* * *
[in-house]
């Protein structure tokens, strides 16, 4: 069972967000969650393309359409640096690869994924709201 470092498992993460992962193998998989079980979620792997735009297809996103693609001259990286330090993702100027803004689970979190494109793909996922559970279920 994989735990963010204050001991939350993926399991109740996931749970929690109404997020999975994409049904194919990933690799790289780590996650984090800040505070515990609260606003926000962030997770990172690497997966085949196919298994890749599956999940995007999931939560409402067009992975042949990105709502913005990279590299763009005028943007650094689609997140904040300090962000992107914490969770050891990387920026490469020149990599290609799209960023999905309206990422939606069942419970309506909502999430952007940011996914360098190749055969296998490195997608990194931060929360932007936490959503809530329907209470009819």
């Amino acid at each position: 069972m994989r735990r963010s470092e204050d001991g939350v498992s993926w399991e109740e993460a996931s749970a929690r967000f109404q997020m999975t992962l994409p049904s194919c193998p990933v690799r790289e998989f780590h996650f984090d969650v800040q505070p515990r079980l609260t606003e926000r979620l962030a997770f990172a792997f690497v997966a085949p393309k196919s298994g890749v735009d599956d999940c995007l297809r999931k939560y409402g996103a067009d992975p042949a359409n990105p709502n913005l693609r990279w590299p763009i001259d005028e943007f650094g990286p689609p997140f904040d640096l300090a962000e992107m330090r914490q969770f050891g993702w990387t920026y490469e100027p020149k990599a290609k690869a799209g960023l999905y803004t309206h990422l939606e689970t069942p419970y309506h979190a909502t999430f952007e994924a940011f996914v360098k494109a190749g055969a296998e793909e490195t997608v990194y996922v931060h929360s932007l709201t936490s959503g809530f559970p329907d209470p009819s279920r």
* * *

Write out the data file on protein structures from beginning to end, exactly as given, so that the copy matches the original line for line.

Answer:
[in-house]
């Protein structure tokens, strides 16, 4: 069972967000969650393309359409640096690869994924709201 470092498992993460992962193998998989079980979620792997735009297809996103693609001259990286330090993702100027803004689970979190494109793909996922559970279920 994989735990963010204050001991939350993926399991109740996931749970929690109404997020999975994409049904194919990933690799790289780590996650984090800040505070515990609260606003926000962030997770990172690497997966085949196919298994890749599956999940995007999931939560409402067009992975042949990105709502913005990279590299763009005028943007650094689609997140904040300090962000992107914490969770050891990387920026490469020149990599290609799209960023999905309206990422939606069942419970309506909502999430952007940011996914360098190749055969296998490195997608990194931060929360932007936490959503809530329907209470009819």
């Amino acid at each position: 069972m994989r735990r963010s470092e204050d001991g939350v498992s993926w399991e109740e993460a996931s749970a929690r967000f109404q997020m999975t992962l994409p049904s194919c193998p990933v690799r790289e998989f780590h996650f984090d969650v800040q505070p515990r079980l609260t606003e926000r979620l962030a997770f990172a792997f690497v997966a085949p393309k196919s298994g890749v735009d599956d999940c995007l297809r999931k939560y409402g996103a067009d992975p042949a359409n990105p709502n913005l693609r990279w590299p763009i001259d005028e943007f650094g990286p689609p997140f904040d640096l300090a962000e992107m330090r914490q969770f050891g993702w990387t920026y490469e100027p020149k990599a290609k690869a799209g960023l999905y803004t309206h990422l939606e689970t069942p419970y309506h979190a909502t999430f952007e994924a940011f996914v360098k494109a190749g055969a296998e793909e490195t997608v990194y996922v931060h929360s932007l709201t936490s959503g809530f559970p329907d209470p009819s279920r």